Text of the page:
The Story So Far

Ashley Winward

The sophomore album is the biggest test and fear of almost any band in the music industry. The ability to make an even greater second album to avoid the “One Hit Wonder” label has plagued artists for decades.

The Story So Far hit the pop-punk scene in 2011 with Under Soil and Dirt, leaving most to wonder if their new album, What You Don’t See, would be able to compete. The band, hailing from Walnut Creek. Calif., has debuted their second album with a top 50 spot on the Billboard 200 charts. What You Don’t See brings you everything you love about the band while still having a fresh new take on their old sound.

What I noticed most about this album was how much cleaner their sound has evolved in the past two years. The way that Parker Cannon and the boys can still sound raw and hardcore while being so tight and in sync instrumentally at the same time is really awesome to hear. Cannon’s voice even sounds like it’s gotten stronger while still keeping that unmistakable tone quality I absolutely love.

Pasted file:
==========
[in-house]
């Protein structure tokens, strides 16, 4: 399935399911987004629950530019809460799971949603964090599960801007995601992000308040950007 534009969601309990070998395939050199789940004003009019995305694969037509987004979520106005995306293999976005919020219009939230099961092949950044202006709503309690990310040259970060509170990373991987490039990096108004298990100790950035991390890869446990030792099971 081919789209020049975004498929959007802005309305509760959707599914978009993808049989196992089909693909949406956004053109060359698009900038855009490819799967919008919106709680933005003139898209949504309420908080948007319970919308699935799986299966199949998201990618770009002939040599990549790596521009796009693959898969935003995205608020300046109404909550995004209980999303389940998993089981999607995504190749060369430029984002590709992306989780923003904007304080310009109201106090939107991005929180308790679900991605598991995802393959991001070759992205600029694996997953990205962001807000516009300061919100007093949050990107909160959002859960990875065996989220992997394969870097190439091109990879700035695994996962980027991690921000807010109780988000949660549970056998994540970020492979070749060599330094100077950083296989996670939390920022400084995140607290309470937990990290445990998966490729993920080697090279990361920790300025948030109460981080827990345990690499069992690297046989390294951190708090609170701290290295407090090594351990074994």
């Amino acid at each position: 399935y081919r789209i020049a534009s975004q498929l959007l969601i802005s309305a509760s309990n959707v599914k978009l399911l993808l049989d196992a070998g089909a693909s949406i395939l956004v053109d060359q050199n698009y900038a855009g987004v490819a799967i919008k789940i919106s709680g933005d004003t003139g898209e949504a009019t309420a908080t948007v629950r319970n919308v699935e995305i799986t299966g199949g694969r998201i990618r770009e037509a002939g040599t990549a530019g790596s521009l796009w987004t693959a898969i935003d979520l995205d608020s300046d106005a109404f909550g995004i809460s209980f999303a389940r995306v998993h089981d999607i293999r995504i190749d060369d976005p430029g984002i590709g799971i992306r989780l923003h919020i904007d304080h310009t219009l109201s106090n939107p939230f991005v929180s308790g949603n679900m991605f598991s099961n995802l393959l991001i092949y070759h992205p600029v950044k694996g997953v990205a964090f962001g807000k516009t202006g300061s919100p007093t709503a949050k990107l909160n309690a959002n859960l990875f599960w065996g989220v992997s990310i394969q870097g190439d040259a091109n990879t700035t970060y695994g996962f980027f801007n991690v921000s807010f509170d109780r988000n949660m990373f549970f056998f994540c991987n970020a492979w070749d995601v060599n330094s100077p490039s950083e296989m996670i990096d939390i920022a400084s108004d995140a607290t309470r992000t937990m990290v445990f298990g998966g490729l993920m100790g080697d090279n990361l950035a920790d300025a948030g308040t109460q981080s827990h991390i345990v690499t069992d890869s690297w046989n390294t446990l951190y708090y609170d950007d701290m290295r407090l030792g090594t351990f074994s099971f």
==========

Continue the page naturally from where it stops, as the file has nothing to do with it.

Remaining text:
The Story So Far has a very simple formula that works: pop punk instrumentals with hardcore vocals and down to earth lyrics. They give us plenty of all three on the new album. I think this band has burst onto the scene so strong because of how relatable their lyrics are to fans. The way that Parker expresses love, friendship and loneliness, among other topics, is so natural and real that it’s like I’m hearing his innermost thoughts.

You can see it in the way he performs as well; the video for their new single “Empty Space” shows how amped up he gets performing, growing intimate with the crowd and letting them sing along into the microphone. I’m hoping I get the chance to be one of those people when they hit the Vans Warped Tour this summer.

My favorite tracks on this album would have to be “Right Here,” “Empty Space” and “Things I Can’t Change.” They just finished their Suppy Nation tour with Man Overboard and friends, so you’ll have to wait to see them tear up the East Coast at Warped this July. If TSSF can show this much growth and maturity on just their second album, I think that they will be a pushing force in the pop-punk scene for a very long time.